Depression goes beyond a face blurred by sadness, hopelessness, or the need for isolation. In fact, there are factors that make up this psychological disorder that are often overlooked.
When hopelessness meets persistent boredom
What happens when you can no longer entertain yourself with your hobbies? What happens when, in addition, you feel that there’s nothing important for you to do? Perhaps you’re unemployed and feel frustrated by not receiving any job offers. You no longer enjoy the things you used to, in fact, you’re not interested in anything. It isn’t hard to recognize that this type of situation increases the risk of suffering from a depressive disorder.
However, boredom by itself won’t cause you to suffer from a psychological disorder. Multiple factors converge in depression, such as anguish, hopelessness, negativity, guilt, insomnia, eating disorders, etc.
Chronic boredom includes apathy, anhedonia, and abulia. You experience the absence of pleasure, a loss of interest and motivation, and feelings of impotence when it comes to carrying out any task. It’s a diffuse and oppressive feeling in which you feel that your life has become completely stagnant.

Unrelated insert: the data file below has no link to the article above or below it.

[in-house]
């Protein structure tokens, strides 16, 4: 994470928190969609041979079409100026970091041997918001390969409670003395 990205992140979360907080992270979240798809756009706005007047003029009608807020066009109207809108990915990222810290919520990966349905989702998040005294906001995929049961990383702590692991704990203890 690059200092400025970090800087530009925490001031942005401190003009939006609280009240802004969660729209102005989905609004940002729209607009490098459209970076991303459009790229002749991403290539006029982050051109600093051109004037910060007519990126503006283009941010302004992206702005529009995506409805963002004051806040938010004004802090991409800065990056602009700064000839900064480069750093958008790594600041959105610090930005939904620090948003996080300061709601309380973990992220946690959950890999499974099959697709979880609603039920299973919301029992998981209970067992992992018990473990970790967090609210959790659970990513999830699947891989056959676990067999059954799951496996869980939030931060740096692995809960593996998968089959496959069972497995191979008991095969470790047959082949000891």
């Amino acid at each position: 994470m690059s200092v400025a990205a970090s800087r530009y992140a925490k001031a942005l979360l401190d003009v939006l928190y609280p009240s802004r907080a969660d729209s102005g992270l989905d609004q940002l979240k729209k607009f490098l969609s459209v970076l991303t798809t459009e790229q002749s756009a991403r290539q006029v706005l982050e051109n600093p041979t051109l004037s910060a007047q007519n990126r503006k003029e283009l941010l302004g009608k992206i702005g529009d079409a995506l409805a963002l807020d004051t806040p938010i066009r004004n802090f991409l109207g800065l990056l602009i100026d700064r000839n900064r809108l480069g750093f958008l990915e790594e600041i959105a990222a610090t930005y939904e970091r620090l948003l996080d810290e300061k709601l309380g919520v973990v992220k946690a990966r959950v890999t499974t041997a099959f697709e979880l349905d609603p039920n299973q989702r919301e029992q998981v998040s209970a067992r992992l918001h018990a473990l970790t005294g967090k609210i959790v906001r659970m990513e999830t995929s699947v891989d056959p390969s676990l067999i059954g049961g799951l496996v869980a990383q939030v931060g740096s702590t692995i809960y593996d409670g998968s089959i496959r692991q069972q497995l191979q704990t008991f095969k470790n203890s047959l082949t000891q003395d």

Existential boredom: doubting your importance in the world
“What am I doing here? What’s my role? What should I be doing now?” If you’re dealing with a mental health problem, you ask yourself constant questions. But these questions are full of poison because they eat away at you and dampen your mood even more. In addition, they increase your despair.
Therefore, chronic or existential boredom should always be taken into account when it comes to depression. The writer and former director of primary care at the University of Chicago (USA) Alex Lickerman, coined this term, defining it as the inability to find anything interesting in life.
If you don’t enjoy your hobbies and nothing is interesting to you, you end up doubting your place and your importance in the world. Thinking this way denotes a red line that you must never cross since it’s the moment when you’re confronted with the dangerous idea that your life has no meaning.
Our highly stimulated society can leave us feeling overwhelmed and bored. This is a reality that many young people experience.